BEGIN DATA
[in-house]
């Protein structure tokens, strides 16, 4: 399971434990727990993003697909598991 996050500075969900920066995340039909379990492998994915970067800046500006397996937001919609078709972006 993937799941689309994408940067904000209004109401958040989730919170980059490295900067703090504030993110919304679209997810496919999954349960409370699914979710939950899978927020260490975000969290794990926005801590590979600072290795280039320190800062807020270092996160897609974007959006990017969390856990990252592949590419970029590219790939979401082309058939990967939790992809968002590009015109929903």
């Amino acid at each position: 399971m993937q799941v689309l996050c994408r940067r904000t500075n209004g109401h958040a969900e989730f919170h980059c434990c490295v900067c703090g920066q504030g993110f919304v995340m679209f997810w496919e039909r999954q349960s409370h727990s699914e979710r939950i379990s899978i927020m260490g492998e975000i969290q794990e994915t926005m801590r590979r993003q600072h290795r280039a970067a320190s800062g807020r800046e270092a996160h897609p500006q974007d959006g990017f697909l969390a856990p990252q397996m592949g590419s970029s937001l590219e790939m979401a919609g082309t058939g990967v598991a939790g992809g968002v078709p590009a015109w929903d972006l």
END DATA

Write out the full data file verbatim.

[in-house]
């Protein structure tokens, strides 16, 4: 399971434990727990993003697909598991 996050500075969900920066995340039909379990492998994915970067800046500006397996937001919609078709972006 993937799941689309994408940067904000209004109401958040989730919170980059490295900067703090504030993110919304679209997810496919999954349960409370699914979710939950899978927020260490975000969290794990926005801590590979600072290795280039320190800062807020270092996160897609974007959006990017969390856990990252592949590419970029590219790939979401082309058939990967939790992809968002590009015109929903």
């Amino acid at each position: 399971m993937q799941v689309l996050c994408r940067r904000t500075n209004g109401h958040a969900e989730f919170h980059c434990c490295v900067c703090g920066q504030g993110f919304v995340m679209f997810w496919e039909r999954q349960s409370h727990s699914e979710r939950i379990s899978i927020m260490g492998e975000i969290q794990e994915t926005m801590r590979r993003q600072h290795r280039a970067a320190s800062g807020r800046e270092a996160h897609p500006q974007d959006g990017f697909l969390a856990p990252q397996m592949g590419s970029s937001l590219e790939m979401a919609g082309t058939g990967v598991a939790g992809g968002v078709p590009a015109w929903d972006l």